China considers Taiwan a renegade province and has never ruled out the use of force to bring the island under its control. But economic ties have grown considerably in recent years.

Taiwan Mainland Affairs Minister Wang Yu-chi will meet his Chinese counterpart, Minister of Taiwan Affairs Office of the State Council Zhang Zhijun, Taiwan's ruling party said. It did not say where they would meet.
Taiwan President Ma Ying-jeou said that among the matters on the agenda would be formal representative offices on both sides of the Taiwan Strait, the Nationalist Party said in a statement.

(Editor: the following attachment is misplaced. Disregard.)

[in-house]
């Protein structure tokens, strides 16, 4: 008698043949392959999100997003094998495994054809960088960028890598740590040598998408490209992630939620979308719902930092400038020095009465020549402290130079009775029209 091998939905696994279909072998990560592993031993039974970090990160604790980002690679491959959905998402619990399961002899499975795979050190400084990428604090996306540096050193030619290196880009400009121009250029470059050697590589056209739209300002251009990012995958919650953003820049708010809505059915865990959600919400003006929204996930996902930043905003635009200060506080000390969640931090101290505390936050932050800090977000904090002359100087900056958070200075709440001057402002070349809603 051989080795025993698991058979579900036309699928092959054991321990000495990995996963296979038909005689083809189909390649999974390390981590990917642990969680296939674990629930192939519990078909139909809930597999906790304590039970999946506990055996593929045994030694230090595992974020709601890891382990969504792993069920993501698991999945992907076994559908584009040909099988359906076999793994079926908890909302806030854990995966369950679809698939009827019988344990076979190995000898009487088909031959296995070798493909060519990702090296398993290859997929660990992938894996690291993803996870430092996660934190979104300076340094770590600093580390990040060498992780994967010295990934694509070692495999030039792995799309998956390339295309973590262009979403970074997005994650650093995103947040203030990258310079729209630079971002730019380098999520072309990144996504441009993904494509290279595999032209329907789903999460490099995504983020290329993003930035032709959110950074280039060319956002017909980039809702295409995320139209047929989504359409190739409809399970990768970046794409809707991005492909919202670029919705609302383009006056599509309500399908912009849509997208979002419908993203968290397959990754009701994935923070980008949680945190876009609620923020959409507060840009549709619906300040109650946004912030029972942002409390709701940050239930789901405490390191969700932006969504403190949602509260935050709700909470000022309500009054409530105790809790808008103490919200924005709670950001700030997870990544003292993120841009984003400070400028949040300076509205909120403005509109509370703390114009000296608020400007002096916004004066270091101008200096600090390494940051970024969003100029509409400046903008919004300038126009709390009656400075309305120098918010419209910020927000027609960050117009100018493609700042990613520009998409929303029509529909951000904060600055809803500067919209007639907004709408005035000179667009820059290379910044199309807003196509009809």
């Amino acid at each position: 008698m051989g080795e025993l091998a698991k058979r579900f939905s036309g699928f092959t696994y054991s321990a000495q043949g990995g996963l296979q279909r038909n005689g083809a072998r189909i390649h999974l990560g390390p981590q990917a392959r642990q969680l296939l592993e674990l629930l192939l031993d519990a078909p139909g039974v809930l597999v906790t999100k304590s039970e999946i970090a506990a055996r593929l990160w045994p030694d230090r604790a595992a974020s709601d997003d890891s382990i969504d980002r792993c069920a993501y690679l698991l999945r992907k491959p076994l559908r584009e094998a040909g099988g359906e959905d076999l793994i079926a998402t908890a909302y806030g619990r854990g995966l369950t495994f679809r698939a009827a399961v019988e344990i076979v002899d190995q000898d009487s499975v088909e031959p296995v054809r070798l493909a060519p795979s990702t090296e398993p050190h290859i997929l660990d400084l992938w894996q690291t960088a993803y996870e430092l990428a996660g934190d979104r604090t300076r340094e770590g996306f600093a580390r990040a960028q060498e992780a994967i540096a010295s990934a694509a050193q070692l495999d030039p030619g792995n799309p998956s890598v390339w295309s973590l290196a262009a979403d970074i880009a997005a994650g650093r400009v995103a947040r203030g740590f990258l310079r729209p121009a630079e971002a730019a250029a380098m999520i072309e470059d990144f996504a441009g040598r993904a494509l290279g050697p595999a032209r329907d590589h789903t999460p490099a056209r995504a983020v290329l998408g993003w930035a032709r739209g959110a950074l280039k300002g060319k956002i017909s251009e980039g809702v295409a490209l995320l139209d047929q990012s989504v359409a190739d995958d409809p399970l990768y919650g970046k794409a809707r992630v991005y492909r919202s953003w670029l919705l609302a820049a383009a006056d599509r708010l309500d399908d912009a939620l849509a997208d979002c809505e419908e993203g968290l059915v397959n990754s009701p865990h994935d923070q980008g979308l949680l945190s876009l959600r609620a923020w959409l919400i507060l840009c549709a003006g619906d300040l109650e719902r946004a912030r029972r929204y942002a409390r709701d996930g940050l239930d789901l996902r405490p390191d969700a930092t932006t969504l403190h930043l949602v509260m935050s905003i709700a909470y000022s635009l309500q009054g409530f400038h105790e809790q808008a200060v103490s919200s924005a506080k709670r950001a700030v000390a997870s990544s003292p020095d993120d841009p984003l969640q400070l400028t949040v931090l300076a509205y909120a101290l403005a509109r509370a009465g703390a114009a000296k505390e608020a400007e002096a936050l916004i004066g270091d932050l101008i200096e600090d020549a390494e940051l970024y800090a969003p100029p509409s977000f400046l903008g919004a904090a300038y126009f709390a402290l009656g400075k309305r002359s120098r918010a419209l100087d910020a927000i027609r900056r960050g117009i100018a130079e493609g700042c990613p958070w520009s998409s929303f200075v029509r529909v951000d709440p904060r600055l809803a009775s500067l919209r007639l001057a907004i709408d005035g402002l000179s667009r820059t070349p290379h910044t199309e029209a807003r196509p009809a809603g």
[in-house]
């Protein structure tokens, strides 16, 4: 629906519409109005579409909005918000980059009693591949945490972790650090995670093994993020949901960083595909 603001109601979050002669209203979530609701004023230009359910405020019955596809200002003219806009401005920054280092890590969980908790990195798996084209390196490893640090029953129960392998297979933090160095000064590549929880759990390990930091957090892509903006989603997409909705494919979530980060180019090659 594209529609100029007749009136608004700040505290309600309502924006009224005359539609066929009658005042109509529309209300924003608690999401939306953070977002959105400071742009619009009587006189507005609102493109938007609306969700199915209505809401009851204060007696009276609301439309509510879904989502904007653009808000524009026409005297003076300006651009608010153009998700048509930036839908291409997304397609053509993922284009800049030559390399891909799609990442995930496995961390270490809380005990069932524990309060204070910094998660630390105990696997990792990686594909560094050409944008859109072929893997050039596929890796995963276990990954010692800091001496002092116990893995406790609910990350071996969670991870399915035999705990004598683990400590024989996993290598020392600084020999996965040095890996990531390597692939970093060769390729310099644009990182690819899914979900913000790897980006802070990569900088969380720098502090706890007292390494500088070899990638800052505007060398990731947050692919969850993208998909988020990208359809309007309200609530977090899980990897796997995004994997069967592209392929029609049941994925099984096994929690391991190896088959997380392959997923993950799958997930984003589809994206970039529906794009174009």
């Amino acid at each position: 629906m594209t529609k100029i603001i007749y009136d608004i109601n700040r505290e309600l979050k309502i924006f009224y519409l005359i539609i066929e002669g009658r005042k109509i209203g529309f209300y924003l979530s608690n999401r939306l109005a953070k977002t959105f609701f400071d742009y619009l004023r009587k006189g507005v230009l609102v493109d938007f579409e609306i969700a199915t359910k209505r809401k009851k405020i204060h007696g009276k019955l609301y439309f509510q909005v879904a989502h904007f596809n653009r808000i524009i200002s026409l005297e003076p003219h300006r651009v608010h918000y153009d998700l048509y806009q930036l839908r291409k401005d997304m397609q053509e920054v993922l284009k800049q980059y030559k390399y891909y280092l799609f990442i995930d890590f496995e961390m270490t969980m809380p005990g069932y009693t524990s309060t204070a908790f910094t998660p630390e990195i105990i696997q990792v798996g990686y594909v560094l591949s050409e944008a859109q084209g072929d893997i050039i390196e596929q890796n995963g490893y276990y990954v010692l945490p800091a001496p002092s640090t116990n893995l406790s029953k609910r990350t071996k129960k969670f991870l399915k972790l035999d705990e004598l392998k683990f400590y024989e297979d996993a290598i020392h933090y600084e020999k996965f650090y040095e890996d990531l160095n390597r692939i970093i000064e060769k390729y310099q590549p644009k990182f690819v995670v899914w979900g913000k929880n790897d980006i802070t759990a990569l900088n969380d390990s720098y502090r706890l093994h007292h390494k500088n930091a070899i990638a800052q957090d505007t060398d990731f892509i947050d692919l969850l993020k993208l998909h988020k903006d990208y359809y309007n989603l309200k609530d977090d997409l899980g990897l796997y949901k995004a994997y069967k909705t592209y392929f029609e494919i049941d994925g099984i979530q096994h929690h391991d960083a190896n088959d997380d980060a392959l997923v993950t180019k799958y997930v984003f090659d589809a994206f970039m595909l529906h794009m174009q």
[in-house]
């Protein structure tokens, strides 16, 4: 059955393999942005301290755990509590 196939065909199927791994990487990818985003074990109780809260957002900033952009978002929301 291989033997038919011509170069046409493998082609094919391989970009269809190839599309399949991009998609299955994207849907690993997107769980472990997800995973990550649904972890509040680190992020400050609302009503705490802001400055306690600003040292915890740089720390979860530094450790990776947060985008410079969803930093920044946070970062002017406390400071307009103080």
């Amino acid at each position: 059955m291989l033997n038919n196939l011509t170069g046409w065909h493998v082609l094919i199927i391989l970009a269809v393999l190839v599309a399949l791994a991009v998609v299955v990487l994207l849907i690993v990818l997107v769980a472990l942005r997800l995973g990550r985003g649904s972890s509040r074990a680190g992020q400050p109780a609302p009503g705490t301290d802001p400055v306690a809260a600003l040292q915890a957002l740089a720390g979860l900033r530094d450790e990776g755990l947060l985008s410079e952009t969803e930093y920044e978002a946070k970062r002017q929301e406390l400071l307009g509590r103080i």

Ma did not rule out the possibility of discussing China's recently announced air defense identification zone, which overlaps Taiwan's by 23,000 sq km (9,000 sq miles), the party also said. Taiwan is a close U.S. ally.
The two sides have been ruled separately since Chinese Nationalist forces, defeated by the Communists, fled to the island at the end of the Chinese civil war in 1949.

Ma opened Taiwan to trade with China when he took office in 2008 and they have signed economic agreements that have made mainland China Taiwan's largest trading partner.
But booming trade has not led to progress on political reconciliation or a lessening of military readiness on both sides.
In October, Chinese President Xi Jinping said a political solution to the standoff could not be postponed forever. But Ma later said he saw no urgency for political talks and wanted to focus on trade.


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